Kmart Australia has launched its KBot platform that uses a combination of augmented reality (AR) technology and artificial intelligence (AI) to enable shoppers to view products in their own homes.
The AR technology, developed by Valis, allows shoppers to view products in 3D in their own homes, while a conversational AI developed using Oracle Digital Assistant platform can help answer questions, including product dimensions and features, and recommend related products by converting speech to text.
“The immersive AR and AI experience was designed to bring joy and inspiration to our customers’ lives, and with extra help from our AI chatbot personality — KBot assist — we have been able to make shopping easier for customers by sprinkling delight across the customer journey,” Kmart head of digital Melissa Wong said.
See also: Augmented reality for business: Cheat sheet (TechRepublic)
Accessible via the klabs.com.au on any AR supported Apple or Android device, the KBot solution has been integrated with Kmart’s existing Oracle Cloud CX technology.
“Digital assistants, and artificial intelligence more broadly, have reached mainstream adoption and are providing new and exciting brand experiences to customers,” Oracle Australia and New Zealand vice president and regional managing director Cherie Ryan said.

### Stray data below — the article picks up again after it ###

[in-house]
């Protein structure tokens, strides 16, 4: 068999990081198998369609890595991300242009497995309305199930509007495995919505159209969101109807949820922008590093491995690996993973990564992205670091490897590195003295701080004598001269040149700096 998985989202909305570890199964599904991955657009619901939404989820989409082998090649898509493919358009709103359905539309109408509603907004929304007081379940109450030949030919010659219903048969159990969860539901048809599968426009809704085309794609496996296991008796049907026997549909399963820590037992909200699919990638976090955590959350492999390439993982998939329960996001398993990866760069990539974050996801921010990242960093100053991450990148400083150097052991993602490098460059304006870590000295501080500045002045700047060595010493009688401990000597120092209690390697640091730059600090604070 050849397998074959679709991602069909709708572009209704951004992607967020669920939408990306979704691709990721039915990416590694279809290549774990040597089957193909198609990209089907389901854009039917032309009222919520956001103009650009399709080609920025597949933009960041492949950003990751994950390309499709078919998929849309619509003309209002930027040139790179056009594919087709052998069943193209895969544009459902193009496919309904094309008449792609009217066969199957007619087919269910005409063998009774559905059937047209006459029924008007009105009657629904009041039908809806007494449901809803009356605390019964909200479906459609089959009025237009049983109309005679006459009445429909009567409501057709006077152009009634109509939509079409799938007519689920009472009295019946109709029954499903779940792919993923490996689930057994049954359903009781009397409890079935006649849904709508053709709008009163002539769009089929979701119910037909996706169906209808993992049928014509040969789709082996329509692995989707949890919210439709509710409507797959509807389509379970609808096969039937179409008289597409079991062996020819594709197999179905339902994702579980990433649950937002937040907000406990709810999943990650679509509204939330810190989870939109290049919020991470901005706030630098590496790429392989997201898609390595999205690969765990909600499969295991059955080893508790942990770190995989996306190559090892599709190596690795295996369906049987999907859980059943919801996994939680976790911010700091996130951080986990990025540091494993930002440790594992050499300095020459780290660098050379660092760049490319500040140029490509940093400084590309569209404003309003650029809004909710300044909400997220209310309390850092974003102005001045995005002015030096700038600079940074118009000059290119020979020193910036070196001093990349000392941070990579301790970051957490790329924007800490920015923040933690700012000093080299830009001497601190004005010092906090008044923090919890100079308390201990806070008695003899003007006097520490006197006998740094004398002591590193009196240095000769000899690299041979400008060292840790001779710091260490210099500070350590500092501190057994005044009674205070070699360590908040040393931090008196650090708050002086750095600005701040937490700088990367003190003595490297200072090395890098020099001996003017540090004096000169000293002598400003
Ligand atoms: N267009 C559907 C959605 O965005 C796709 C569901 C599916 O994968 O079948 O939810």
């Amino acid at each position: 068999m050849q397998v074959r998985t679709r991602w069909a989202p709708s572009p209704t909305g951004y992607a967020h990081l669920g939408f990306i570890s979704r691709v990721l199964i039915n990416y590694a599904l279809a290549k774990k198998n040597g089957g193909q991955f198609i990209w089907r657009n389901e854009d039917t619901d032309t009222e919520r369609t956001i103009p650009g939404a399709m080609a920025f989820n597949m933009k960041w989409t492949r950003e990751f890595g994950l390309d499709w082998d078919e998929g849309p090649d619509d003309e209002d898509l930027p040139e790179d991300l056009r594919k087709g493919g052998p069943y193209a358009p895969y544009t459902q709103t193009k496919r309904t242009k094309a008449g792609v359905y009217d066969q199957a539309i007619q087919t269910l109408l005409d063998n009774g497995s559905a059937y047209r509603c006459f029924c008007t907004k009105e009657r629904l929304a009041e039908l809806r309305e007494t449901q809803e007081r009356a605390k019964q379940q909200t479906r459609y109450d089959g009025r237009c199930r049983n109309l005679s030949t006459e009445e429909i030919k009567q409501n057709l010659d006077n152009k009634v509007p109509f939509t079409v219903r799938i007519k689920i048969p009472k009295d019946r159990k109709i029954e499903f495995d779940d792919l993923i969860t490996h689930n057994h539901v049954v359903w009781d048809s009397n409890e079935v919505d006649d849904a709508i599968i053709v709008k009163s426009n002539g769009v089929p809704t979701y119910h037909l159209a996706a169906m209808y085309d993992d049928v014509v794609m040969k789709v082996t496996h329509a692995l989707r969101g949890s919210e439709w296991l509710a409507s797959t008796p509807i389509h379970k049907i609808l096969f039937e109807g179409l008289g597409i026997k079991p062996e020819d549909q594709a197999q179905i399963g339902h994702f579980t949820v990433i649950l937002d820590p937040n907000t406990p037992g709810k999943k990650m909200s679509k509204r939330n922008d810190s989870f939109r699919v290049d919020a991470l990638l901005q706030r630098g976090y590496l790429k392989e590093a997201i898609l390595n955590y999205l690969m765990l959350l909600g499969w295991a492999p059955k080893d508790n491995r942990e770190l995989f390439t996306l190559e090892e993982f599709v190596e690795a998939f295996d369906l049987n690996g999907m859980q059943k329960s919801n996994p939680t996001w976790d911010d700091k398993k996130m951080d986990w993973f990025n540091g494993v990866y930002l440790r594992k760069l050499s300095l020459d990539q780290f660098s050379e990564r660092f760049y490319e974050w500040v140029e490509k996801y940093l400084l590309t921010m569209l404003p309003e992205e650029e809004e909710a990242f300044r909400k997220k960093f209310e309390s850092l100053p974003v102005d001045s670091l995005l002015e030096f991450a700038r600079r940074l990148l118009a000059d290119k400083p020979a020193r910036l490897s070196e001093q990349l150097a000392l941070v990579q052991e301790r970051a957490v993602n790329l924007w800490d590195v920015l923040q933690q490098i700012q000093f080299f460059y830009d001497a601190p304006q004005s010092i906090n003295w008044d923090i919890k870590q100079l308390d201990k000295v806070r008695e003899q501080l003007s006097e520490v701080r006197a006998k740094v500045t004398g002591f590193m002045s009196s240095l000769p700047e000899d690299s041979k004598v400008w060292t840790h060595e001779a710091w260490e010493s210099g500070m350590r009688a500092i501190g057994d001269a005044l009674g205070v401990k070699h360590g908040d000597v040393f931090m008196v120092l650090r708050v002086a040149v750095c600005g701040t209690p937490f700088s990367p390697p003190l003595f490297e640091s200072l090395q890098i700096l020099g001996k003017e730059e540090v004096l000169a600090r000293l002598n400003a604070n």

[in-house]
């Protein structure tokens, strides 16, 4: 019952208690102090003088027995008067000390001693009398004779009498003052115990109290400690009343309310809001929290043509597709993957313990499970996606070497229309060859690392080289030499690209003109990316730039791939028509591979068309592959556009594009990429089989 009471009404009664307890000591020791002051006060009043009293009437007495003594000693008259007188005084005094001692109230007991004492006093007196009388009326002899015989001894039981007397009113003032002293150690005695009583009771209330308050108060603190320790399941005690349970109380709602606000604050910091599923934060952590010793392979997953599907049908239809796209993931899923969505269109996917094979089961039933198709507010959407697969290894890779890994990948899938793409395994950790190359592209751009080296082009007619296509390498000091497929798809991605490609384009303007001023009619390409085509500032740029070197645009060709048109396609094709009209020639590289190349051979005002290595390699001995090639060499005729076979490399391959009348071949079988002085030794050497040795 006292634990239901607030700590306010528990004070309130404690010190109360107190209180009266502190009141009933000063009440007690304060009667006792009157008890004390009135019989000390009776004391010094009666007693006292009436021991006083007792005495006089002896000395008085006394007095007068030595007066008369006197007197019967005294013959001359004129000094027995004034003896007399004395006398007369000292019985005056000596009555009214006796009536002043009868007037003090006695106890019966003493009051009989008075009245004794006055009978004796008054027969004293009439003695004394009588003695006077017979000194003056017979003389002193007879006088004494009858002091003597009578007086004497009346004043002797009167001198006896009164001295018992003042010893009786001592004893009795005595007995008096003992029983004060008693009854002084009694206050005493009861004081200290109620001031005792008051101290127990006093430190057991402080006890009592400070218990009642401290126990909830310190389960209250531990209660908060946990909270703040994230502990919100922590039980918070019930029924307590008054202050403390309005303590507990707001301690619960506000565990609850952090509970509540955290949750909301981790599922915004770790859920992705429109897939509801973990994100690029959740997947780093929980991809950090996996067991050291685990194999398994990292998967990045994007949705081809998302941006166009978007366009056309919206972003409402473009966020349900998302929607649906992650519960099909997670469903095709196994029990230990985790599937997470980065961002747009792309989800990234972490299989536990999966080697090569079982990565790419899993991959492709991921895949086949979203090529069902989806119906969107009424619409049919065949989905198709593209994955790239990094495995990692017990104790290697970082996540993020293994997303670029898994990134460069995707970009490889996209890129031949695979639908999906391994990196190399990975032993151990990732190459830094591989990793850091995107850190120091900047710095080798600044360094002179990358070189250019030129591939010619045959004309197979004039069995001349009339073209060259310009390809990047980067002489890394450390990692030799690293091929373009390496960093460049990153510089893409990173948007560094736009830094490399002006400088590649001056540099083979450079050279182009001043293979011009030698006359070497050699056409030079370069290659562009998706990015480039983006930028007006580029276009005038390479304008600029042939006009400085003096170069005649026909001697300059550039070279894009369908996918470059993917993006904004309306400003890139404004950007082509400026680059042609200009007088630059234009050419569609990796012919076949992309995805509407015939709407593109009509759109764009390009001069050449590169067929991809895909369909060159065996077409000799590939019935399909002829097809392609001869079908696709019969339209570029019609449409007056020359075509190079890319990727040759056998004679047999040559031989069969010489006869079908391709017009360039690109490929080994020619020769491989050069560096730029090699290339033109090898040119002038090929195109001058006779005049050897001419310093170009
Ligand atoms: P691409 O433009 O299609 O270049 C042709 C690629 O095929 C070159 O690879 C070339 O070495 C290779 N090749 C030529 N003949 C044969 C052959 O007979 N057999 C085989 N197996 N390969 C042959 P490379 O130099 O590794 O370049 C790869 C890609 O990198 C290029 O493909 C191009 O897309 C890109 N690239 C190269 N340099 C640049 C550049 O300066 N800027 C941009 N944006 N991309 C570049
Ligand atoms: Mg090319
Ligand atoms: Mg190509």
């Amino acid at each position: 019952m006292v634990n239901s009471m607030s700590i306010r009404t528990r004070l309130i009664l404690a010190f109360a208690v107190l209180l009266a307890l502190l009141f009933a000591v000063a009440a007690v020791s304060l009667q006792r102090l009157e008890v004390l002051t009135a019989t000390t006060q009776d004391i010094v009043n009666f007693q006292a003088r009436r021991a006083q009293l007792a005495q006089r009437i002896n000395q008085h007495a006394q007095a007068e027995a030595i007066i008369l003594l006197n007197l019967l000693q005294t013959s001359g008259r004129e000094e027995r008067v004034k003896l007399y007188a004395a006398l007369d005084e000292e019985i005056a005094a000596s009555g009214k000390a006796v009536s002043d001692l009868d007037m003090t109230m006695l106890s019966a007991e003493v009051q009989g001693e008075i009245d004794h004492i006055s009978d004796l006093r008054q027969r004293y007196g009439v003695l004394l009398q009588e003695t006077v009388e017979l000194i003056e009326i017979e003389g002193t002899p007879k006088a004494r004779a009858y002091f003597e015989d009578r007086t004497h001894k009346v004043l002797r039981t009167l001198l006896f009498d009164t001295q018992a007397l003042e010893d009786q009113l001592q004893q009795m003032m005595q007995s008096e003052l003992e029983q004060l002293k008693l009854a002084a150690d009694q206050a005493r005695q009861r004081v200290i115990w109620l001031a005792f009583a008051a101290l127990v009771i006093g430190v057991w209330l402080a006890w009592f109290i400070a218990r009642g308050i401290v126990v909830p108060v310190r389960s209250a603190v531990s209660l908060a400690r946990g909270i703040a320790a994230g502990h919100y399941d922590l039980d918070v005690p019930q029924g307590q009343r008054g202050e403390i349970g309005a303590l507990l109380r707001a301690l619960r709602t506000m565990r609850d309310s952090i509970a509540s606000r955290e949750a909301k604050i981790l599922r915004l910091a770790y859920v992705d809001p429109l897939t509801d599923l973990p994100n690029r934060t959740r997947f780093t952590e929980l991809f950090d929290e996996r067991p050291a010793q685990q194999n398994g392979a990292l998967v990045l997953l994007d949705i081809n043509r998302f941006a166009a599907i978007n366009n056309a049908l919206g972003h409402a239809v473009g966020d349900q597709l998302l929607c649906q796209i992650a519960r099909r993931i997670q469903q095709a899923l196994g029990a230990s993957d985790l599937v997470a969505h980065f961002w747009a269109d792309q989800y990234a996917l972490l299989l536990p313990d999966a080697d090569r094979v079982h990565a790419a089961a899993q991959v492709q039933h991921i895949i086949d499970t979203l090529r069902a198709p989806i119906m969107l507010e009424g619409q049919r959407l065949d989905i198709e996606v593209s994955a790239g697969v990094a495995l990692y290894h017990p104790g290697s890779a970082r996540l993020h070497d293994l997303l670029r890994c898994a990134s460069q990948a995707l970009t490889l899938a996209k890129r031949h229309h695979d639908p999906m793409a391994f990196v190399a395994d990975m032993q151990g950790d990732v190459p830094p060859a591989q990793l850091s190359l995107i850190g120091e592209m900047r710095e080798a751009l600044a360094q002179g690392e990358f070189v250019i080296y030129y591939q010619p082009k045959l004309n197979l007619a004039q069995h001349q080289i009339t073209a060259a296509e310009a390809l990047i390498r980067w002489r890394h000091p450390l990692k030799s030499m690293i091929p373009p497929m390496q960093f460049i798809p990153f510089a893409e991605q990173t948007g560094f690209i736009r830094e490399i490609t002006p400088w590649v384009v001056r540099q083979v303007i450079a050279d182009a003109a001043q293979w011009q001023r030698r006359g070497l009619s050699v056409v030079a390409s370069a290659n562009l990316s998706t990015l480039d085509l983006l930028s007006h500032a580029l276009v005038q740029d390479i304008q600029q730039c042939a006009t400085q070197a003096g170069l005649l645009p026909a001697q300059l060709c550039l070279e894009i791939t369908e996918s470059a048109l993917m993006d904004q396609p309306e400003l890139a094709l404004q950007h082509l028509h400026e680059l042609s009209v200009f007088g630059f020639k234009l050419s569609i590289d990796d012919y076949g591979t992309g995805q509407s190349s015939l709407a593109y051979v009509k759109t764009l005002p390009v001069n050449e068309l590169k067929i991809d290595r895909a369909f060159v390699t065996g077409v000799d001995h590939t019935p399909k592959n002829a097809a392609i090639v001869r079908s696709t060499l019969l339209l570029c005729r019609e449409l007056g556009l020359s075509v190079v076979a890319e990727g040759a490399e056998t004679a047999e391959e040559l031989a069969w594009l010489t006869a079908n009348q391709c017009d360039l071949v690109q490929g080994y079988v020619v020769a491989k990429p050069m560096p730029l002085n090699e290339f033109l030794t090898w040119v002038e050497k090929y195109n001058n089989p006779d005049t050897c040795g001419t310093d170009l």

“The KBot is a truly innovative experience, seamlessly blending AI and AR to create an engagement that is both fun and functional.”
The news comes as Oracle announced it will be TikTok’s cloud provider, giving it a 12.5% stake in the social media network and a key reference customer. Walmart is also set to take a 7.5% stake in the ByteDance owned company and will see the US retail giant provide “e-commerce, fulfilment payments, and other omnichannel services to TikTok Global”.
In May, Kmart announced it was shifting its mainframe into the Amazon Web Services (AWS) cloud, with CTO Michael Fagan calling the move the “holy grail of infrastructure projects”.
“The mainframe is the big one, it’s notoriously difficult to do. For companies that have been born in the last five to 10 years, they probably don’t have a mainframe, but if you’re a Kmart or a Target — we’re 50 years and 100 years respectively — and our mainframe, we’ve got some code in that mainframe that is older than me — which is pretty old,” he told ZDNet at the time.
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